While the world of social media content continues to evolve, QSR brands can take comfort in knowing that are handful of deep-rooted principles hold steady. Below are three timeless starting points for creating social content:
1. Picture your post.
Between Instagram, Vine and even Snapchat, the trend of sharing visual content has increased within the past year and a half. To maximize on this, QSR brands should consider the imagery used in social content, paying particular attention to the type of photos their fans are sharing and engaging with. Several brands, including Taco Bell, Dairy Queen and McDonald’s recently began using Instagram-style images on both Facebook and Twitter, not just Instagram, a trend that mimics the behavior of their fans.
QSR brands should also consider the shareability of an image; often times, an enticing photo of a food item is enough to trigger a response from a fan, so post copy can be kept to a minimum. A great example is this tweet from McDonald’s, featuring a short “Good morning!” message and an Instagram-style photo of an Egg McMuffin. The post was short, sweet and relatable; the food looks just like an Instagram photo you’d take and share yourself. The tweet worked so well, it was enough to convince a “Business Insider” blogger to immediately go to McDonald’s and purchase breakfast.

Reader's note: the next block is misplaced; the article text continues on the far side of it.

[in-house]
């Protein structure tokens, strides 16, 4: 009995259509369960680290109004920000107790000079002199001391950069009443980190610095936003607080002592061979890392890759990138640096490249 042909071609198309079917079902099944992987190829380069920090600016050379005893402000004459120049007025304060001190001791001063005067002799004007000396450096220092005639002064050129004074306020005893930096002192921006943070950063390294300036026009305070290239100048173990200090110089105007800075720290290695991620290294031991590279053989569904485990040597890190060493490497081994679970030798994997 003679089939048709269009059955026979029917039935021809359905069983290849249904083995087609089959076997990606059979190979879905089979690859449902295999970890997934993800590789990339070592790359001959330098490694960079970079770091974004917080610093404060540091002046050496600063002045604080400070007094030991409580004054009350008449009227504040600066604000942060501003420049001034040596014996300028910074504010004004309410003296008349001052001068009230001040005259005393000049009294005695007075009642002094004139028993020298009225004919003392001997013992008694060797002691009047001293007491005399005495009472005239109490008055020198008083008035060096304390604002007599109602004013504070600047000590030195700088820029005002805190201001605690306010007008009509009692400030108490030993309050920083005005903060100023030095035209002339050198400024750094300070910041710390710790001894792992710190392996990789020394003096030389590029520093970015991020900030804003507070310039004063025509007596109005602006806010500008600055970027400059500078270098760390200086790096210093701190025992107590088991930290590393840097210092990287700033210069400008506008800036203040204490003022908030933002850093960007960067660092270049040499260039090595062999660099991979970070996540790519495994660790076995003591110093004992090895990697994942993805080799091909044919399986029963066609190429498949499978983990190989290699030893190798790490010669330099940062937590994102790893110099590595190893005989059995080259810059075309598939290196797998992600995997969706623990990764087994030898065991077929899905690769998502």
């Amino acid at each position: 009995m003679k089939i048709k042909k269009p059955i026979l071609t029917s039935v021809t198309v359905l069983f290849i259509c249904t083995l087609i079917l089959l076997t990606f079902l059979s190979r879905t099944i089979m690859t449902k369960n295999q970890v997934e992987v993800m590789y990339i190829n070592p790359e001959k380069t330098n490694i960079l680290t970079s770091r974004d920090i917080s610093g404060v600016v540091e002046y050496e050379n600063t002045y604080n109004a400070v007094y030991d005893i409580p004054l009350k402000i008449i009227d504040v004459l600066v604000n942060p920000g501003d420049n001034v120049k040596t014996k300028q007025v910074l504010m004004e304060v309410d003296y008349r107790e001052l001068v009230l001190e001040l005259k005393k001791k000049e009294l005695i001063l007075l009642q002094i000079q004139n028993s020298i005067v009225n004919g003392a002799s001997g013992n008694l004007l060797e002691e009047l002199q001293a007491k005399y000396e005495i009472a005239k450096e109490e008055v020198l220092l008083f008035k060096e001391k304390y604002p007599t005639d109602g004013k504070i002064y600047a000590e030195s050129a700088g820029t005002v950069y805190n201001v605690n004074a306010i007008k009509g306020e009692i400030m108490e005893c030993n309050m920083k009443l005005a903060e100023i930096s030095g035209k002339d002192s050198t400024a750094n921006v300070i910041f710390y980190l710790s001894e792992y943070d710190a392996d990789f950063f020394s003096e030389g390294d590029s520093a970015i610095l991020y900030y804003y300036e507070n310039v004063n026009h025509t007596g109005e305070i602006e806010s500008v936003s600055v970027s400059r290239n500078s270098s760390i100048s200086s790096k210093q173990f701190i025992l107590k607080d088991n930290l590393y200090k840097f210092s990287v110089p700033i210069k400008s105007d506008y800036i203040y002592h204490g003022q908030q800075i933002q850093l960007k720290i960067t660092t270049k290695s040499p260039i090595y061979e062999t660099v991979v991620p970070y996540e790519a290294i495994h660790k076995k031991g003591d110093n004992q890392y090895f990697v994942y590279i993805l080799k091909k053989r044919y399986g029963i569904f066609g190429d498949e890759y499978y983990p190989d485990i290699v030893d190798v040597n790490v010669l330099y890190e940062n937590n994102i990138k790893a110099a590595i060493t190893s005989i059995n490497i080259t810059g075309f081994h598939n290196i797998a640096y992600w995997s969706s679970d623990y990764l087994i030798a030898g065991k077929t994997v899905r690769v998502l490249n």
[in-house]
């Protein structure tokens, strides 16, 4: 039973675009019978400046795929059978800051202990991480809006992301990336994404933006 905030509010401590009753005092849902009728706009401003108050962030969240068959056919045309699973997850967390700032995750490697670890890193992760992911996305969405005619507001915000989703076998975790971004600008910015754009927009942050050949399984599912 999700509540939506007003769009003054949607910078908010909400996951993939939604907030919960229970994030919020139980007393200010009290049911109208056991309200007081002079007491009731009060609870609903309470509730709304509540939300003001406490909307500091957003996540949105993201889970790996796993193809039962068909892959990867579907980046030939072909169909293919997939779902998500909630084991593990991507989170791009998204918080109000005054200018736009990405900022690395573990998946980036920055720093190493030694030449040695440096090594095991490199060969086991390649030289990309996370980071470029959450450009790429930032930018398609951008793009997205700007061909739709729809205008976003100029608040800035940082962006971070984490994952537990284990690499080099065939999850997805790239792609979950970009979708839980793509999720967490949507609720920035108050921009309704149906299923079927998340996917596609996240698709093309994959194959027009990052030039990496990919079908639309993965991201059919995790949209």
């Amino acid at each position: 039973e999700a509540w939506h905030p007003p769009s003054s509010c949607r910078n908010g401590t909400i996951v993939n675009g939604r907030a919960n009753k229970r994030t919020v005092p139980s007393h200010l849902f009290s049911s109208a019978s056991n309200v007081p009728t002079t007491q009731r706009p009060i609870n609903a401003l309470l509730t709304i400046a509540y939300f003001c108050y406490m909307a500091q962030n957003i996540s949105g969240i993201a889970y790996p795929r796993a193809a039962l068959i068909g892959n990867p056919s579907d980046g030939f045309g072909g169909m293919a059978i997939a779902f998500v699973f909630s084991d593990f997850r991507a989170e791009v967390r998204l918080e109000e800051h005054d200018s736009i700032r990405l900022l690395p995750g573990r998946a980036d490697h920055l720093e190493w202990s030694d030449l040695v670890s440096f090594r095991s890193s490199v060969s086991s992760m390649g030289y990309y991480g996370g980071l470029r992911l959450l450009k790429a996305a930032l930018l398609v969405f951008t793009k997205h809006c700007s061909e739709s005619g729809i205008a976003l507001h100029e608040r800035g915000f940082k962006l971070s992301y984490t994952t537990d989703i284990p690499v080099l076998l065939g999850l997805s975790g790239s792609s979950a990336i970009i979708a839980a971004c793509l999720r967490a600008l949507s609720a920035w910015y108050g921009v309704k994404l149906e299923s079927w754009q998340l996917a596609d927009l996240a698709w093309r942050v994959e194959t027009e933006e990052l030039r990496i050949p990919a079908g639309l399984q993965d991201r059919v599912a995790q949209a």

2. Create a social series.
Whether it’s a #ThrowbackThursday post every Thursday or a reoccurring image theme, such as Dairy Queen’s “Cake Truths,” social series are a great way for QSR brands to build on their editorial calendars, as once the framework is established, they’re relatively easy to maintain.
Series can be timely or seasonal, as long as they retain a certain amount continuity, so as not to confuse fans. Successful social series for QSR brands are often inspired by fan or consumer behavior, such as ordering habits or occasions for visiting the restaurant.
3. Be relevant.
Consider what’s happening in pop culture, Hollywood or online. Incorporating themes, trends, or even mentioning a specific cultural event helps QSR brands stay in touch with what their fans and consumers are most likely talking about, both on and offline.
The key here is to make sure the event, theme or trend overlaps and meshes well with the brand so the content remains genuine, and not like a grasp at staying relevant for the sake of staying relevant. A fun example from Burger King was a tweet referring to the season premiere of “American Horror Story,” a TV show with a lot of social media buzz and mentions.